The Coast News Group
Del Mar Thoroughbred Club President Joe Harper explains some of the highlights of the upcoming Breeders’ Cup at a Feb. 28 press conference at Del Mar Plaza. Looking on are, from left, San Diego Mayor Kevin Faulconer, Breeders’ Cup CEO Craig Fravel and Laffit Pincay III, son of the Hall of Fame jockey. Photo by Bianca Kaplanek
CommunityDel MarDel Mar FeaturedFeaturedLead Story

Race track readies to host Breeders’ Cup

DEL MAR — With less than 250 days to go before the Breeders’ Cup makes its debut in Del Mar, planners behind what is considered the Super Bowl of thoroughbred horseracing held a press conference on Feb. 28 to announce details of the 34th running of the event, which begins Nov. 3 through Nov. 4.

“This is not going to be your grandmother’s Del Mar,” said former Del Mar resident Craig Fravel, who now serves as Breeders’ Cup president and CEO.

Organizers have spent about $4.5 million on improvements, including widening the track and creating 2,700 new premium seating options.

Two private, luxury “chalet villages” at the west end of the grandstand that will offer ocean and track views will be created. A casual-but-upscale infield sandy “beach” will seat up to 250 people, and 900 new temporary box seats will be added.

“So there will be plenty of great seats right along the stretch near the finish line,” Fravel said.

Tickets go on sale to the general public March 6 at, but horseracing fans can sign up now at for presale access.

Single-day ticket prices will range from $35 to $375 on Friday and $50 to $500 on Saturday. Two-day packages will run between $85 and $1,875.

Presales to Turf Club members, box seat holders and previous Breeders’ Cup buyers totaled more than $3 million, including about $500,000 in the first hour of a recent release.

“We expect that kind of demand for tickets to prevail here at Del Mar,” Fravel said. “So we’re well on our way to doing exactly what we said we were going to do when we come to Del Mar, which is to sell this place out early and quickly.”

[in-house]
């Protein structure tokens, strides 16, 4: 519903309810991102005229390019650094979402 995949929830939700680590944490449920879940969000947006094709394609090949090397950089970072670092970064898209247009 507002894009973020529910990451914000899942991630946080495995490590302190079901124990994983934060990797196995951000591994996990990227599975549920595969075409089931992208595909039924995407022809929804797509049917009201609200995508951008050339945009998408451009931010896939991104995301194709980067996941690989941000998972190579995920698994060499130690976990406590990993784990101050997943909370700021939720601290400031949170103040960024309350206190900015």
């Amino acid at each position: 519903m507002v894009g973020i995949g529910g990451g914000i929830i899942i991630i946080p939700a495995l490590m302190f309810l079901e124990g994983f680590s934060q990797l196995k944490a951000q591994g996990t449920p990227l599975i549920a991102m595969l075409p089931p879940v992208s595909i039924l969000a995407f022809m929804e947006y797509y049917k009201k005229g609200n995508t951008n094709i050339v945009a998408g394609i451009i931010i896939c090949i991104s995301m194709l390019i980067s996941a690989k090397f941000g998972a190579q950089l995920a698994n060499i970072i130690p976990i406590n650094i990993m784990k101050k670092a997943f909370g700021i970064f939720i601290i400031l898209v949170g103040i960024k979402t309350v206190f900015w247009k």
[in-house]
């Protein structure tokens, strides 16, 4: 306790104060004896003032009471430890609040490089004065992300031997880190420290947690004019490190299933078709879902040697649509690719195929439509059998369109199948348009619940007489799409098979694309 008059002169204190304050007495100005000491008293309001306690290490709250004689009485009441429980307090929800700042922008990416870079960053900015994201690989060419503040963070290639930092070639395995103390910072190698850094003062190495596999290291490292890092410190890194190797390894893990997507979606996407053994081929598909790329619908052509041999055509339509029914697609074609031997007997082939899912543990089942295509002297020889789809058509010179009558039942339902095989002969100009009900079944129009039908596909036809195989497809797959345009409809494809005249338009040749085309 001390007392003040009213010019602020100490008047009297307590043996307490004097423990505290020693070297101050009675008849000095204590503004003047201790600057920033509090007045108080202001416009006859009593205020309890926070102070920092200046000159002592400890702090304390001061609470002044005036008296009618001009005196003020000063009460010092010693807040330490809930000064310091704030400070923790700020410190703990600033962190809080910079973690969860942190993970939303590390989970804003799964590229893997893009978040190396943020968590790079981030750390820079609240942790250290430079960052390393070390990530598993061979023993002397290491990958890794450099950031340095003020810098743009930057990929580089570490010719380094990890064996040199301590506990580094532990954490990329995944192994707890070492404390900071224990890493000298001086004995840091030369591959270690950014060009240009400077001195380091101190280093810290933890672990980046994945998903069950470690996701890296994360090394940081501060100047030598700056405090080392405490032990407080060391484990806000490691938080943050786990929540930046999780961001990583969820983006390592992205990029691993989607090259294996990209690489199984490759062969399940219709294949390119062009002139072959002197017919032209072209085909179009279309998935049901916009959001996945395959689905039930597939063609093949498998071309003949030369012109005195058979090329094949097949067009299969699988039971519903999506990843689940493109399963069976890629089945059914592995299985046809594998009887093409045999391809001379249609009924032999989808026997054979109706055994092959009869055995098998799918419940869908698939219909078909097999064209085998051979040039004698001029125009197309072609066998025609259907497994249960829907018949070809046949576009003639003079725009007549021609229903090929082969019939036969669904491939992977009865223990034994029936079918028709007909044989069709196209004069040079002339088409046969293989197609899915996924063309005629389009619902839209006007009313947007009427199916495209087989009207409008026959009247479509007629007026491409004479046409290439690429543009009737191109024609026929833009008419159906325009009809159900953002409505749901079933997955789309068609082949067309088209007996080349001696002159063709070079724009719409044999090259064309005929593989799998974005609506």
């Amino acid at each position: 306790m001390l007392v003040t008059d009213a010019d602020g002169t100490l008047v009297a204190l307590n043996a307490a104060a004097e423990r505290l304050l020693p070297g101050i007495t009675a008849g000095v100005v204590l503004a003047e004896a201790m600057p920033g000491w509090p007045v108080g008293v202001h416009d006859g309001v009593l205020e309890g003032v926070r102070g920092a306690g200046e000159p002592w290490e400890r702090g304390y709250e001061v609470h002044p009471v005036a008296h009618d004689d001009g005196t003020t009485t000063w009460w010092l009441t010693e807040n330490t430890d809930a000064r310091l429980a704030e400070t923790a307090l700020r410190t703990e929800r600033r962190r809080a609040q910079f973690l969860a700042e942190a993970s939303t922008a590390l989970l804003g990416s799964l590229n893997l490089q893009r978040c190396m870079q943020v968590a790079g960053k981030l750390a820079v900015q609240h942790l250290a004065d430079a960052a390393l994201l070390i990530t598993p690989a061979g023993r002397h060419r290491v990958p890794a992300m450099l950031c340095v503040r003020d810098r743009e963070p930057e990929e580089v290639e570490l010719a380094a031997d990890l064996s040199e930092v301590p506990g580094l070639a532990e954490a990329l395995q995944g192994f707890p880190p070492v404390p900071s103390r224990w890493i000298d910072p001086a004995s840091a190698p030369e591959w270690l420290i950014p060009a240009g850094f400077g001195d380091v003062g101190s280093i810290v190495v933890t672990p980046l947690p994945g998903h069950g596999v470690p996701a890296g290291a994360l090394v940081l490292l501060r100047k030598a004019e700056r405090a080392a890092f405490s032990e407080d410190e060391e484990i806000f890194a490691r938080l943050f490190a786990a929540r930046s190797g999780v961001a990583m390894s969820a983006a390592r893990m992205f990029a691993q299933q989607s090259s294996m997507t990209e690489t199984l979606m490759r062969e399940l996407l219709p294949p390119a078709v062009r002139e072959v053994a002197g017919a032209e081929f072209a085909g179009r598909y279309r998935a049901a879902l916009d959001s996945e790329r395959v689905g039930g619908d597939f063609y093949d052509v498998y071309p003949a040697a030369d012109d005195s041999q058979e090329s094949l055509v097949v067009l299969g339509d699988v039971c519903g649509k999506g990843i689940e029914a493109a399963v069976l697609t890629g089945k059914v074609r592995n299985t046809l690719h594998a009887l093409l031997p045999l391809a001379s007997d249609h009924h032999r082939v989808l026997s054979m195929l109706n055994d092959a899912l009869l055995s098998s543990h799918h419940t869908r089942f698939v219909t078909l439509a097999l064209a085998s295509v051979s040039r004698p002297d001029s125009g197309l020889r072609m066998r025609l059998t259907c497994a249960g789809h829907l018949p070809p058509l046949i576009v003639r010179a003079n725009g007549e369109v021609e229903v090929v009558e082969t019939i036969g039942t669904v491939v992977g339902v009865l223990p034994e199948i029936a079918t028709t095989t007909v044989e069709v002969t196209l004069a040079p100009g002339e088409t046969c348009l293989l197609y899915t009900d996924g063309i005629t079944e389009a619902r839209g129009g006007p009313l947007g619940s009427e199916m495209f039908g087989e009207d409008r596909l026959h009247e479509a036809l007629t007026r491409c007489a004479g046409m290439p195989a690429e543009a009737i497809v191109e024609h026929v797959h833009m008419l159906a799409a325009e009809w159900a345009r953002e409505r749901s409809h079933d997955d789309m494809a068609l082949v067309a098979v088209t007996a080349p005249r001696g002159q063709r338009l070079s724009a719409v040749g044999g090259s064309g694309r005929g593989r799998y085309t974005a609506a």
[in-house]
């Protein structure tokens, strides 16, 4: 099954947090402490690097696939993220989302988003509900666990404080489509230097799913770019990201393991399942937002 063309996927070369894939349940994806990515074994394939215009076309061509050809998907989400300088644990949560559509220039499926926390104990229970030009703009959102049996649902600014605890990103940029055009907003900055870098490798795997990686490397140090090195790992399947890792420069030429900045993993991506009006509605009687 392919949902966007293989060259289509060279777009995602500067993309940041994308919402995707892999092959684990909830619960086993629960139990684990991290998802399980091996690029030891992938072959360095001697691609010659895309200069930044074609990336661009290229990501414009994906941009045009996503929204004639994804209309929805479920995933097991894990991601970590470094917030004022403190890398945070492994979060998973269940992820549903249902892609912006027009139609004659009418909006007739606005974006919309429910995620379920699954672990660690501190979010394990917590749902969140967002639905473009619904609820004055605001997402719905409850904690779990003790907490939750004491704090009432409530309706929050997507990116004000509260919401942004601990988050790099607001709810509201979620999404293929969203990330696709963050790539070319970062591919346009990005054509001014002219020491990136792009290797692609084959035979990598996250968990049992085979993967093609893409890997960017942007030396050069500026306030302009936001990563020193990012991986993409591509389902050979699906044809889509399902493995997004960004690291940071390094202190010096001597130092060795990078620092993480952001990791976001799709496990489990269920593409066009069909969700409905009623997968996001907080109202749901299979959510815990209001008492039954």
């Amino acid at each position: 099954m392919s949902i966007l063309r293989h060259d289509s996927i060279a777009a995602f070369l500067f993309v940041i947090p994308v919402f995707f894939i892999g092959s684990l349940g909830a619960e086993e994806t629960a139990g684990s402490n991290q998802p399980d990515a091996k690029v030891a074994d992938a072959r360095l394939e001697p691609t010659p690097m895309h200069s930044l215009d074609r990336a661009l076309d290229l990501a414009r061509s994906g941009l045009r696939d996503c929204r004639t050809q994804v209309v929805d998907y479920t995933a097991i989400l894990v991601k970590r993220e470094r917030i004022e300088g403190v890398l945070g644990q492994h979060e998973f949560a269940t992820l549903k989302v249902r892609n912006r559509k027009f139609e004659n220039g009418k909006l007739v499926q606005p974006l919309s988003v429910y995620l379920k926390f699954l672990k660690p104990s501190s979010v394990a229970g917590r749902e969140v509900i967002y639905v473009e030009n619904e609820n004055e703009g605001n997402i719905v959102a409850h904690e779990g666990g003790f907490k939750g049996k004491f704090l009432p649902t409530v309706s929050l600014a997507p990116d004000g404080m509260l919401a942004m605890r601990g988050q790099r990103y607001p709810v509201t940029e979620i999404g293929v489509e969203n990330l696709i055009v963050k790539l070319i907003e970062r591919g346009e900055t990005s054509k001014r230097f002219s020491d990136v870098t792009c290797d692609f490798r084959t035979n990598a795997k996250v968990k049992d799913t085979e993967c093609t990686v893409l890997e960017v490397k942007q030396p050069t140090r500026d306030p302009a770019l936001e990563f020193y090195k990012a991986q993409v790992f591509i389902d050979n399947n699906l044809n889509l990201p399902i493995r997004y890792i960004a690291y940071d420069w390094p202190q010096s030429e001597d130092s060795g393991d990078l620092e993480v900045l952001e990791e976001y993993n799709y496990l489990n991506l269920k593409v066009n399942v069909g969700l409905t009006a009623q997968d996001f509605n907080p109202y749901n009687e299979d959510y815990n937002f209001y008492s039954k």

Attendance will be capped at 37,500 people — a few thousand less than opening day of the summer meet — and there will be no walk-up sales.

“You can’t drive in on Nov. 3 or 4 and just buy a ticket at the gate and walk in like you can on any other day of a race meet,” Fravel said. “You’ve got to buy them in advance. You’ve got to arrange parking in advance.”

For those who don’t secure onsite parking, there will be prepaid shuttles from several off-site locations, including area hotels, and “extensive Uber and Lyft service,” he said.

With all that in mind, Del Mar Mayor Terry Sinnott offered the first racing tip for the event.

“Come early,” he said. “We anticipate not only two days of the best competitive racing, but we look forward to all the many social, charity and community events that will take place in Del Mar throughout the week of the Breeders’ Cup.

“There will be a lot to enjoy in Del Mar — beaches, restaurants and relaxation,” Sinnott added.

Off-site events being planned include a golf tournament, a 5K race and a week of private and public activities at a temporary “Barn at the Beach,” currently in the permitting process, at Powerhouse Park.

Attendees can also go in search of 20 life-sized sculptures of historic Breeders’ Cup horses that will be decorated by local artists and displayed in Del Mar and throughout neighboring cities in an exhibit called “The Art of the Horse.”

Also on hand for the press conference, hosted by Laffit Pincay III, son of Hall of Fame jockey Laffit Pincay Jr., were Hall of Fame jockeys Gary Stevens and Mike Smith, who rode Arrogate to victory in the 2016 Breeders’ Cup at Santa Anita.

“Del Mar has become my favorite city to be at,” Smith said. “And then to add my two favorite (racing) days on top of it is going to be incredible. I can’t wait. … To me, anyway, it’ll probably be the best one ever.”

“We didn’t know if this day would ever come,” said Stevens, who rode in the first Breeders’ Cup in 1984 at Hollywood Park.

San Diego Mayor Kevin Faulconer, who also attended the press conference, said the event will benefit the entire county. It is estimated it could have a total $100 million economic impact to the region.

“We’re going to have some of the best athletes in the world, the best horses in the world, right here in Del Mar and in San Diego for the entire world to see,” Faulconer said, highlighting other area attractions such as the zoo, SeaWorld, the USS Midway “and, of course, our world-class beaches and bays, not to mention craft beer and the fish tacos.”

“We really look forward to this kind of celebration of racing and the Breeders’ Cup,” Sinnott added. “We’re very pleased to be a host. We’re going to work hard to make this event a tremendous success for the region.”

Joe Harper, president of the Del Mar Thoroughbred Club, said he has been trying to bring the Breeders’ Cup to Del Mar for more than a decade.

“When we first went back to pitch Del Mar to get a Breeders’ Cup it was obvious to me that what I had to pitch to them was San Diego and North County and Del Mar in particular,” Harper said. “Many of the people who made the decision to have Breeders’ Cup here had never been to Del Mar. Some had never been to San Diego.

“It’s pretty easy for me to sell something like this,” he added, referencing clear blue skies while standing atop the Del Mar Plaza with the Pacific Ocean as a backdrop. “I think that of all the venues that Breeders’ Cup has been to this has got to be the icing on the cake.”